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    Writing an assembler is great fun. Teaches you lots of pitfalls too. Oct 24, 2009 at 22:40

You might want to check out the open source 8085 simulator "GnuSim8085", it's specifically meant to be used for educational purposes, and it was in fact written by student while preparing for his exams. It runs on both, Linux and Windows.


WinApe is a good emulator of an Amstrad CPC. The Amstrad CPC was a Home Computer produced in the 80's. It used a Z80 as its CPU. Using the emulator you can display a lot of the internals while programming. It includes a debugger and a disassembler for Z80 code.


If Your are on windows 8085 Simulator is the best choice. 8085 Simulator by J-tech Softwares

It user interface is excellent than any other simulator. Also this simulator provide live view of memory map very time(also while in the execution).

But this one does not support Windows 98 or lower for that you need to check other simulators like GNUSim8085.


MipSim is FREE

Main Features of MIPSim 2

  • Built-in code editor with features like syntax highlighting and folding
  • Display register and memory values in different representations (signed integer, unsigned integer, hexadecimal and ASCII)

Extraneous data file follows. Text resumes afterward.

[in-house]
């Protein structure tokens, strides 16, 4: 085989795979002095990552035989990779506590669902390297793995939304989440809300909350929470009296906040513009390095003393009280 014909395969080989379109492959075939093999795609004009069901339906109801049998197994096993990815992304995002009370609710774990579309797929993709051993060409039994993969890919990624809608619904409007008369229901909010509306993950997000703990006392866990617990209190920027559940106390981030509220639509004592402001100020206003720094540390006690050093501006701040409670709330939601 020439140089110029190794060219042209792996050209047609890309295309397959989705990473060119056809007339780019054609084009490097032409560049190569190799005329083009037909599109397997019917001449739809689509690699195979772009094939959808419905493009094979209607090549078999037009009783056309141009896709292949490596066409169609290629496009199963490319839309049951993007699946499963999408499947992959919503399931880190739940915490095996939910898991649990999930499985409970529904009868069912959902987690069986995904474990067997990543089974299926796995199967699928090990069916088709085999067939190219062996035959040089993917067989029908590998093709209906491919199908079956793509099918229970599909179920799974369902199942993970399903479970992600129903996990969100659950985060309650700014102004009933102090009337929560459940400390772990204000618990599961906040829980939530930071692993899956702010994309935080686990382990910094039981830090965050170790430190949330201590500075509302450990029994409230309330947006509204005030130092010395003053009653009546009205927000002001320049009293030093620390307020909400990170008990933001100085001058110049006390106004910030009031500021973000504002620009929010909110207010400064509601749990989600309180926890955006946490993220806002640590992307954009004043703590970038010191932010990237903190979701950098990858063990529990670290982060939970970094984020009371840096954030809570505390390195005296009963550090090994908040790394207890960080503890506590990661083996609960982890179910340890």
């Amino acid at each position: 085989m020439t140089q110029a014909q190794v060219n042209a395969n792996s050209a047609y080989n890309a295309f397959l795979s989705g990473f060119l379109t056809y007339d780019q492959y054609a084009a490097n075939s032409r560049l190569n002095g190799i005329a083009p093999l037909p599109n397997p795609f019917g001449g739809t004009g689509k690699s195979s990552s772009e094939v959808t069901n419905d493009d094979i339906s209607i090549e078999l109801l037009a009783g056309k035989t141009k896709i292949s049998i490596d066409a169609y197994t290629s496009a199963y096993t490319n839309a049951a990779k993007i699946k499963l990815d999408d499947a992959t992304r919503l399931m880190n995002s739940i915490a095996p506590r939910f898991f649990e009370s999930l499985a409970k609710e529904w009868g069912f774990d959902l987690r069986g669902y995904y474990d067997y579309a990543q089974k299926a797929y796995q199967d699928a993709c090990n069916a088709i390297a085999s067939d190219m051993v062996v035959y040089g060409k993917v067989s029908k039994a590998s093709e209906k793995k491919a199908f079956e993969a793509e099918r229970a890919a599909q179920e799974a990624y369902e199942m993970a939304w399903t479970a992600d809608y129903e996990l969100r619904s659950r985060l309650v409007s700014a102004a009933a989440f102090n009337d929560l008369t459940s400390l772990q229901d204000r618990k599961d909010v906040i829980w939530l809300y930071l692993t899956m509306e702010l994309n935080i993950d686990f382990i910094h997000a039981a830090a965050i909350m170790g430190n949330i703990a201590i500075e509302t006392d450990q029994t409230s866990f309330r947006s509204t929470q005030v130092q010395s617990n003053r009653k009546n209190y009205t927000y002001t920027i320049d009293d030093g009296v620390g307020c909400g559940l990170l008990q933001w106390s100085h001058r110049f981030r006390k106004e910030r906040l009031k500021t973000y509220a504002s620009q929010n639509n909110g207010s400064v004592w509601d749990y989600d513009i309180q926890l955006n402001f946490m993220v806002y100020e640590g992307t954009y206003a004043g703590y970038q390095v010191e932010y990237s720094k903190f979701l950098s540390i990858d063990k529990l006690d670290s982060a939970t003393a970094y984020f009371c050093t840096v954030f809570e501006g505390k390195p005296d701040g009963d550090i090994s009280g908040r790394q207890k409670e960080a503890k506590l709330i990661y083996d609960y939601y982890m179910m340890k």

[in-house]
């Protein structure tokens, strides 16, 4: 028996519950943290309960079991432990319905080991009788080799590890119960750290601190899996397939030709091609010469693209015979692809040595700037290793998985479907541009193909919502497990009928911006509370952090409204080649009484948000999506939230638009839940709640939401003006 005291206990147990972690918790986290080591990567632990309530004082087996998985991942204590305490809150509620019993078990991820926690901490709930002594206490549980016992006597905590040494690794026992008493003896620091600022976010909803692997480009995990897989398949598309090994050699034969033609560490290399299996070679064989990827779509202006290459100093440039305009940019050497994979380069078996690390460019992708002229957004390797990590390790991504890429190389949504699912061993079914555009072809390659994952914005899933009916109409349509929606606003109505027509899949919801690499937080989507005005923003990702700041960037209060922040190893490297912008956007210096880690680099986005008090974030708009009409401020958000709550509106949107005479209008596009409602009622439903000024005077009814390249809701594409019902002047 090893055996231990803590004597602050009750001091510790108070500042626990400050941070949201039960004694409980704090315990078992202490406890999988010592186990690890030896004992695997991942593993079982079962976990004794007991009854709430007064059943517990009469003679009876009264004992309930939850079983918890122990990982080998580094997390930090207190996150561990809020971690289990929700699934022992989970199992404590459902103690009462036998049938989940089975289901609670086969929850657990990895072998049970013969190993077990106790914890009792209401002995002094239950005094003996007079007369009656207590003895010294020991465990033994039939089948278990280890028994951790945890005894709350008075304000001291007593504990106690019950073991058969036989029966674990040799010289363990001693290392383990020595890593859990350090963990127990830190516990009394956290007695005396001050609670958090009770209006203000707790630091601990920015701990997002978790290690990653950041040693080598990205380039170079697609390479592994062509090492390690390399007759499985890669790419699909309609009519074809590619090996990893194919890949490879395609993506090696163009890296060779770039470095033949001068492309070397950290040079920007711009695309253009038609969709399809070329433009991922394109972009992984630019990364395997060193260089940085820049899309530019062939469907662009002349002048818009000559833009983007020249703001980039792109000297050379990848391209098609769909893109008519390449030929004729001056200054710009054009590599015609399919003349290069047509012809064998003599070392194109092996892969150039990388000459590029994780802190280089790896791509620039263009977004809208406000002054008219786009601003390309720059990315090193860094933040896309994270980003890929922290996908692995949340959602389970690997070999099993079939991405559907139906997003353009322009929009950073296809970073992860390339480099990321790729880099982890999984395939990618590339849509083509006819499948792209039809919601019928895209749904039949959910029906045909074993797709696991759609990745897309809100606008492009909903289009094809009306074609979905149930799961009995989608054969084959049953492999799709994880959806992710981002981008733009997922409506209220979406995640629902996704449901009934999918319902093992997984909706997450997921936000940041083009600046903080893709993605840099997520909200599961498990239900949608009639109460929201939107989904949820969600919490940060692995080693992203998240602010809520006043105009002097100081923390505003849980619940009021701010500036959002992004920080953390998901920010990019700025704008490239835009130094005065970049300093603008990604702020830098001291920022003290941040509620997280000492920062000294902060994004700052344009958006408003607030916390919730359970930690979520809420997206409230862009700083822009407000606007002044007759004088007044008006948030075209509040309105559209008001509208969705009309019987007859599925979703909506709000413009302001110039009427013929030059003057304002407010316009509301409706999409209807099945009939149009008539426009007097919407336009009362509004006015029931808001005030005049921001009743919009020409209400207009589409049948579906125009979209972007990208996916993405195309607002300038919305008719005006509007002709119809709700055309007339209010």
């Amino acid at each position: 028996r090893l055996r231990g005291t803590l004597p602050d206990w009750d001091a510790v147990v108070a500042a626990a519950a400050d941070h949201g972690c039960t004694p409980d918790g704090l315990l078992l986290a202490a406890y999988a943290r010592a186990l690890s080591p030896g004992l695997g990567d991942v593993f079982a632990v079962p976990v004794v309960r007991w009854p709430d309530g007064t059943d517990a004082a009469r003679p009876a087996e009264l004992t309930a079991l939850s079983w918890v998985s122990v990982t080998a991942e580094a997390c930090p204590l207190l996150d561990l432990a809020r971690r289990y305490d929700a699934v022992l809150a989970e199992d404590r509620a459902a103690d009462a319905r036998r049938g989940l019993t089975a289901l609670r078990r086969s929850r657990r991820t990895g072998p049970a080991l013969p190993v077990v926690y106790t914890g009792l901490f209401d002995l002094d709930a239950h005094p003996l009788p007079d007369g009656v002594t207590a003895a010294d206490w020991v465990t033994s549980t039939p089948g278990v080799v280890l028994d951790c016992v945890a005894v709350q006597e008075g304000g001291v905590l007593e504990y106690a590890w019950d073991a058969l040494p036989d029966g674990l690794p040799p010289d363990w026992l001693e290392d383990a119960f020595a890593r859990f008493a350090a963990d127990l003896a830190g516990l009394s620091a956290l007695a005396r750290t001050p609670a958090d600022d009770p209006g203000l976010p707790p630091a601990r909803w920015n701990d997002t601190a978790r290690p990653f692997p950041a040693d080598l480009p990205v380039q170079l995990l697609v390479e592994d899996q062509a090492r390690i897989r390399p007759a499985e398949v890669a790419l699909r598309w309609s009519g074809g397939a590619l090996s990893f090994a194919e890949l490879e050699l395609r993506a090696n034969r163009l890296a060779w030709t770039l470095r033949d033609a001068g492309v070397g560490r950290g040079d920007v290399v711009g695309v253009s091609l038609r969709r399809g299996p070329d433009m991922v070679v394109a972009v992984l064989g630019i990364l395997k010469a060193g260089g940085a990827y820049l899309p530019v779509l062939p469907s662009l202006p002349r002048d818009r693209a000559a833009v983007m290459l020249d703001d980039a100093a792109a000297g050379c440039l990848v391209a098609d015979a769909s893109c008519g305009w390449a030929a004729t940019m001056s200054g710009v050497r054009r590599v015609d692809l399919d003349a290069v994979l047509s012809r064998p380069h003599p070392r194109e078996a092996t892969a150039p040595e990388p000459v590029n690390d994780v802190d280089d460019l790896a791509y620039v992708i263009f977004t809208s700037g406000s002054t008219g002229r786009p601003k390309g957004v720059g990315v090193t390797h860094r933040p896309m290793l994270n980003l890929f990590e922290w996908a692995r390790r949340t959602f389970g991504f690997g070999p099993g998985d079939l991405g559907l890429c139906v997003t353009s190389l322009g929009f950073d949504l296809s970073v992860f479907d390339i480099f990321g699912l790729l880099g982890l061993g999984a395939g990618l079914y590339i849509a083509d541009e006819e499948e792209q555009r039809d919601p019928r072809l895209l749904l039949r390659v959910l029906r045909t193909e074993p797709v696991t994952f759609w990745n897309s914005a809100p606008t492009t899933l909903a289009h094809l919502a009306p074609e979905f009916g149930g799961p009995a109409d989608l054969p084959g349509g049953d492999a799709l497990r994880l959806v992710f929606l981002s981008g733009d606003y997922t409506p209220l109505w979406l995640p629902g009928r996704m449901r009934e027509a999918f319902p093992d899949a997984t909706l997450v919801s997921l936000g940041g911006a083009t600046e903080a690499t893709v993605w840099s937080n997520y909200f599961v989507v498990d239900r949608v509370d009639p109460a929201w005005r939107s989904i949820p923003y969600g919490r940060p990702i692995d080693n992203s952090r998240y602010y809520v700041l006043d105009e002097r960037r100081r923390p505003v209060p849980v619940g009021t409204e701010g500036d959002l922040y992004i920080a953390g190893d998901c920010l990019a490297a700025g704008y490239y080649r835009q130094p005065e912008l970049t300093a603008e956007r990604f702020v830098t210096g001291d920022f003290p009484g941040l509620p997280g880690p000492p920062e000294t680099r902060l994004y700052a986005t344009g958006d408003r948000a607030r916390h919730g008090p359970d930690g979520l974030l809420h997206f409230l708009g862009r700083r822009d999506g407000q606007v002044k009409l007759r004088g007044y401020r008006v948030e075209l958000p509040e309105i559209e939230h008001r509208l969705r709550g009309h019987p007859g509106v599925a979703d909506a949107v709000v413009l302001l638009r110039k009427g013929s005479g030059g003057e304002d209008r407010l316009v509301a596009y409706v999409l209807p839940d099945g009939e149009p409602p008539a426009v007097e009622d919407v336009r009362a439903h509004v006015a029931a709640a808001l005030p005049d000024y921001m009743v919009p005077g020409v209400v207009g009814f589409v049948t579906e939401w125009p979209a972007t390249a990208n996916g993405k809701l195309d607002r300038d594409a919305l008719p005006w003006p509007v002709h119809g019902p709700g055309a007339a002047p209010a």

• Set the block size (full-word, half-word, byte) of the memory cells for easier examination of the memory values
  • Change values of registers and memory cells with a single click even during simulation and debugging
  • Realtime user-interface updating allows you to see how values of registers and memory cells change during execution
  • Built-in debugger with step-by-step instruction execution, instruction skipping and breakpoint features
  • Tools for inserting ASCII, UNICODE strings and integer values to memory for testing of your code
  • Tools for checking duplicate or missing labels and instruction parameters
  • Save computer state (values of all registers and memory cells) so that next time you run the simulator you can continue from where you left!
  • Set the simulation speed - low speeds are great to trace your code and to see how it behaves
  • Encode instructions - produce machine code in either binary or hexadecimal representation
  • Catch assembly time and runtime errors